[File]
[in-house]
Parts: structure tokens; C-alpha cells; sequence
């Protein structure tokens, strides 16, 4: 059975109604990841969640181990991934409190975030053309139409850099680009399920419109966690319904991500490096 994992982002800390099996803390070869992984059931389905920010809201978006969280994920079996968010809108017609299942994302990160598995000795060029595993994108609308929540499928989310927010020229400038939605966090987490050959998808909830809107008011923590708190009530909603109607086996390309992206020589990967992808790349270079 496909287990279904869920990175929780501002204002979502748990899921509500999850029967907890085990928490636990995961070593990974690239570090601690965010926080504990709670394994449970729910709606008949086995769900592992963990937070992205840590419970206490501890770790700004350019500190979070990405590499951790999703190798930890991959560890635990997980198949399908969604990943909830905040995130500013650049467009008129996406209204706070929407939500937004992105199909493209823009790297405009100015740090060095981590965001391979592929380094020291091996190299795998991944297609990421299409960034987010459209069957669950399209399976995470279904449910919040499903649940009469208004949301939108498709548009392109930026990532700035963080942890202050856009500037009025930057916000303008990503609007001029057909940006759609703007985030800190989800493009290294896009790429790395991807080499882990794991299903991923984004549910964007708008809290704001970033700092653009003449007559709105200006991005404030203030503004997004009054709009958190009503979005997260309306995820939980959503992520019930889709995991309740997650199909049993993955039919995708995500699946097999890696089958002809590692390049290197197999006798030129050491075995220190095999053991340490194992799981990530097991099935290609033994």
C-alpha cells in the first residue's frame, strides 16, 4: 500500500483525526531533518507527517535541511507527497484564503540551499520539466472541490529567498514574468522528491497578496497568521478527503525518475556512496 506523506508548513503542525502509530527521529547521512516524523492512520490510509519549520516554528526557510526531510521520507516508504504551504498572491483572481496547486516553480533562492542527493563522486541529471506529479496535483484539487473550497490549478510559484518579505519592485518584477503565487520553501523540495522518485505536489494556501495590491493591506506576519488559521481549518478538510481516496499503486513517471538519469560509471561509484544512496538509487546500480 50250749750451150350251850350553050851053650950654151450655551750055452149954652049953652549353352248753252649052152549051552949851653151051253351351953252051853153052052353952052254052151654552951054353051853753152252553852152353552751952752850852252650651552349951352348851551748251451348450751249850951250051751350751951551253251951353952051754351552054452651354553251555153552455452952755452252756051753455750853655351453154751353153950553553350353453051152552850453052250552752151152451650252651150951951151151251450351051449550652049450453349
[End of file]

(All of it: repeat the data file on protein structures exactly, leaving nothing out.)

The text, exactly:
[in-house]
Parts: structure tokens; C-alpha cells; sequence
């Protein structure tokens, strides 16, 4: 059975109604990841969640181990991934409190975030053309139409850099680009399920419109966690319904991500490096 994992982002800390099996803390070869992984059931389905920010809201978006969280994920079996968010809108017609299942994302990160598995000795060029595993994108609308929540499928989310927010020229400038939605966090987490050959998808909830809107008011923590708190009530909603109607086996390309992206020589990967992808790349270079 496909287990279904869920990175929780501002204002979502748990899921509500999850029967907890085990928490636990995961070593990974690239570090601690965010926080504990709670394994449970729910709606008949086995769900592992963990937070992205840590419970206490501890770790700004350019500190979070990405590499951790999703190798930890991959560890635990997980198949399908969604990943909830905040995130500013650049467009008129996406209204706070929407939500937004992105199909493209823009790297405009100015740090060095981590965001391979592929380094020291091996190299795998991944297609990421299409960034987010459209069957669950399209399976995470279904449910919040499903649940009469208004949301939108498709548009392109930026990532700035963080942890202050856009500037009025930057916000303008990503609007001029057909940006759609703007985030800190989800493009290294896009790429790395991807080499882990794991299903991923984004549910964007708008809290704001970033700092653009003449007559709105200006991005404030203030503004997004009054709009958190009503979005997260309306995820939980959503992520019930889709995991309740997650199909049993993955039919995708995500699946097999890696089958002809590692390049290197197999006798030129050491075995220190095999053991340490194992799981990530097991099935290609033994």
C-alpha cells in the first residue's frame, strides 16, 4: 500500500483525526531533518507527517535541511507527497484564503540551499520539466472541490529567498514574468522528491497578496497568521478527503525518475556512496 506523506508548513503542525502509530527521529547521512516524523492512520490510509519549520516554528526557510526531510521520507516508504504551504498572491483572481496547486516553480533562492542527493563522486541529471506529479496535483484539487473550497490549478510559484518579505519592485518584477503565487520553501523540495522518485505536489494556501495590491493591506506576519488559521481549518478538510481516496499503486513517471538519469560509471561509484544512496538509487546500480 50250749750451150350251850350553050851053650950654151450655551750055452149954652049953652549353352248753252649052152549051552949851653151051253351351953252051853153052052353952052254052151654552951054353051853753152252553852152353552751952752850852252650651552349951352348851551748251451348450751249850951250051751350751951551253251951353952051754351552054452651354553251555153552455452952755452252756051753455750853655351453154751353153950553553350353453051152552850453052250552752151152451650252651150951951151151251450351051449550652049450453349